If you’ve ever experienced a successful online classroom environment, then you’ll know that the right mix of online course material and interaction with peers is what keeps the class motivated and achieving results. What OpenStudy is doing is working on the latter part of the mix. In theory, the students may learn in their real-life classrooms or working with online course material. But if the peers are interacting, they’ll share known resources with each other. It’s the other side of learning.
OpenStudy is a collection of study groups based on topic. Some are broad topics such as “History”, while other topics are centred around specific courses, such as those in MIT’s Open Courseware. Essentially, OpenStudy facilitates the communication between all students interested in the subject matter. It’s an ideal way to meet your peers from all corners of the world.
Anyone over 13 can join OpenStudy, so it’s perfect for both high school teenagers or adults completing further education. To sign up, you can either create a login or just use your Facebook account. Either method is quick and easy, so it’s your choice.
Using OpenStudy Study Groups
The study groups are open to all ages and levels of study, so there’s no segregation between those studying at high school level and those doing tertiary study. This can work both to help or hinder students, depending on the group.
Take a look at two of the most popular groups - Mathematics and Writing and English. The former is straightforward, but the latter is a mix of English Literature study and people learning English as a Second Language. There’s no way to separate the two interpretations of the group yet, but as the site expands it may need to consider such things.
Each study group allows users to post questions or to answer other people’s questions. It’s easy to browse through the latest questions, unanswered questions or to refer to your own questions.
Users are ranked in each group according to how many questions they’ve answered, thus adding a sort of friendly social competition and hierarchy element. Group chat is also available to make conversation easier.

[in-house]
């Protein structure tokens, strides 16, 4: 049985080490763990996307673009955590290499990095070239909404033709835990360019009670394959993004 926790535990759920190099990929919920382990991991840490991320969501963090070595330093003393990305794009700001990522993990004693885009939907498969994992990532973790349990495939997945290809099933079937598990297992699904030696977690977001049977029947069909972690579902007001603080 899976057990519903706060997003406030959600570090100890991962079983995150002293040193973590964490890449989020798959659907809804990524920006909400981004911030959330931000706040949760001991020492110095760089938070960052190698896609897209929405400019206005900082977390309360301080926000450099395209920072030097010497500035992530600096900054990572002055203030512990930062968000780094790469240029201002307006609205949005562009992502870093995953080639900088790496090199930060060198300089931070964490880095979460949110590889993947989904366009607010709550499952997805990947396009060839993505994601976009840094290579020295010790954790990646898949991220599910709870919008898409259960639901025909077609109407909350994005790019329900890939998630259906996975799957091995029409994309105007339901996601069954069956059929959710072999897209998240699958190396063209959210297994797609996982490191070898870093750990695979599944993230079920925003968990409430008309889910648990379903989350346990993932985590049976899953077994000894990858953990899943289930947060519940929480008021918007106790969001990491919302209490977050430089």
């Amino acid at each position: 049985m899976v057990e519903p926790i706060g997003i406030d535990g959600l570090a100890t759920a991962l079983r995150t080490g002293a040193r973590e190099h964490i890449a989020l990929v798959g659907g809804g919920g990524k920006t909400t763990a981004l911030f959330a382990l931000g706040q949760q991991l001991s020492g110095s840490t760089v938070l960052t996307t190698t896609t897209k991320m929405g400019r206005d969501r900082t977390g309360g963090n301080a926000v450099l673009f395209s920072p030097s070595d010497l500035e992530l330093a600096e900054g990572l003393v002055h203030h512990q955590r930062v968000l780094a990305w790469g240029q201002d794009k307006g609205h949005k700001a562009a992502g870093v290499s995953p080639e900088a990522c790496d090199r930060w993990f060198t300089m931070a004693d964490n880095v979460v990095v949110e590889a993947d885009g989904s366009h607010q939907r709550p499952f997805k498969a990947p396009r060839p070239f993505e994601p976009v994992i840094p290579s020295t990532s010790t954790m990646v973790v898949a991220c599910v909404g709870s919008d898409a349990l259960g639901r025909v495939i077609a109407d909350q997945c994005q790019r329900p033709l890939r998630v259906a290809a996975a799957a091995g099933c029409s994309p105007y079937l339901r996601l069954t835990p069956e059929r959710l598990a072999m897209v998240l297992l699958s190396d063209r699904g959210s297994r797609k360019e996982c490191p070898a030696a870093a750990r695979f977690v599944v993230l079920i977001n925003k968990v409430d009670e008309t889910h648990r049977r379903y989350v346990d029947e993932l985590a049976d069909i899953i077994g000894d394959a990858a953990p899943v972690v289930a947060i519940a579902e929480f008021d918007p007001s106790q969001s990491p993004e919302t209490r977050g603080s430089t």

Concerns With OpenStudy
My biggest concern with OpenStudy is that with its “latest question” focused model you are unable to have in-depth discussions on important topics, such as you might find on a forum. The question model would suffice to offer this if there were a way of perusing the best questions or the most-answered questions. The group questions could also benefit from the use of a tagging system to allow people to browse the most relevant questions and answers.
Also, the Mathematics group shows how many students will just use the system to get answers for homework they can’t do. Many students are simply typing out their homework questions and while that’s good practise for other students, it’s not really helping the people asking the questions. It would be nice to be able to ignore those questions and focus on the ones asked by someone who is truly trying to understand how something works.
Despite these concerns though, it seems OpenStudy has a bright future. No doubt they’ll implement new sorting mechanisms and features as the site grows further.
While you’re here, you’ll probably also want to check out these study-related articles:
- How To Use Delicious To Organize Your Student Life
- 3 Great Online Tools to Improve Study Skills & Get Better Grades
- 6 Top Reference Sites to Write a Winning Research Paper
- 6 Really Good Sites with FREE Video Lectures from Top US Colleges
Have you tried OpenStudy? How did it work for you? Let us know in the comments!
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